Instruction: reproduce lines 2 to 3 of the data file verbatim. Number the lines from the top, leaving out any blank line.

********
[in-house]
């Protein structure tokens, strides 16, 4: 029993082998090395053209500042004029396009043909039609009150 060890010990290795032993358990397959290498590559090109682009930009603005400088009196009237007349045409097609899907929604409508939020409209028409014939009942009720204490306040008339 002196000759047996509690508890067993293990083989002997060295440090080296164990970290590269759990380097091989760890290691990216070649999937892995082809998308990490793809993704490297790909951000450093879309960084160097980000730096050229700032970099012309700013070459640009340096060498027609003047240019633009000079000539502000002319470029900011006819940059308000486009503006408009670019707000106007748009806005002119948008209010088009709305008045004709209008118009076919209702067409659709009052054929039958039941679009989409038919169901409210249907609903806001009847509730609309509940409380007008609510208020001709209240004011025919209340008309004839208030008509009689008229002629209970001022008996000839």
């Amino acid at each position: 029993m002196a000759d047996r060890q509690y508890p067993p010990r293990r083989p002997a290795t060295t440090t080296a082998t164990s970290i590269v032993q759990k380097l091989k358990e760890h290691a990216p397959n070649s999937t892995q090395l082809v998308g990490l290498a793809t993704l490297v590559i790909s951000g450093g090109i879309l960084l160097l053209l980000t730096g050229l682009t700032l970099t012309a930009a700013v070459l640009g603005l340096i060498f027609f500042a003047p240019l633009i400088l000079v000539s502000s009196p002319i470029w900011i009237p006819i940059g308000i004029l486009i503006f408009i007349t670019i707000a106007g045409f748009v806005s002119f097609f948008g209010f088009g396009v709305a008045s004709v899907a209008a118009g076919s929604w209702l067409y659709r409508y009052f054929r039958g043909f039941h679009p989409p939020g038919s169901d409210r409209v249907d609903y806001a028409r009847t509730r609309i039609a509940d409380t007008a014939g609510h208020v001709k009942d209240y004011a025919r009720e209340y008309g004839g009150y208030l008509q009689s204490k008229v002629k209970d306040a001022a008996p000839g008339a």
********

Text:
């Protein structure tokens, strides 16, 4: 029993082998090395053209500042004029396009043909039609009150 060890010990290795032993358990397959290498590559090109682009930009603005400088009196009237007349045409097609899907929604409508939020409209028409014939009942009720204490306040008339 002196000759047996509690508890067993293990083989002997060295440090080296164990970290590269759990380097091989760890290691990216070649999937892995082809998308990490793809993704490297790909951000450093879309960084160097980000730096050229700032970099012309700013070459640009340096060498027609003047240019633009000079000539502000002319470029900011006819940059308000486009503006408009670019707000106007748009806005002119948008209010088009709305008045004709209008118009076919209702067409659709009052054929039958039941679009989409038919169901409210249907609903806001009847509730609309509940409380007008609510208020001709209240004011025919209340008309004839208030008509009689008229002629209970001022008996000839």
């Amino acid at each position: 029993m002196a000759d047996r060890q509690y508890p067993p010990r293990r083989p002997a290795t060295t440090t080296a082998t164990s970290i590269v032993q759990k380097l091989k358990e760890h290691a990216p397959n070649s999937t892995q090395l082809v998308g990490l290498a793809t993704l490297v590559i790909s951000g450093g090109i879309l960084l160097l053209l980000t730096g050229l682009t700032l970099t012309a930009a700013v070459l640009g603005l340096i060498f027609f500042a003047p240019l633009i400088l000079v000539s502000s009196p002319i470029w900011i009237p006819i940059g308000i004029l486009i503006f408009i007349t670019i707000a106007g045409f748009v806005s002119f097609f948008g209010f088009g396009v709305a008045s004709v899907a209008a118009g076919s929604w209702l067409y659709r409508y009052f054929r039958g043909f039941h679009p989409p939020g038919s169901d409210r409209v249907d609903y806001a028409r009847t509730r609309i039609a509940d409380t007008a014939g609510h208020v001709k009942d209240y004011a025919r009720e209340y008309g004839g009150y208030l008509q009689s204490k008229v002629k209970d306040a001022a008996p000839g008339a």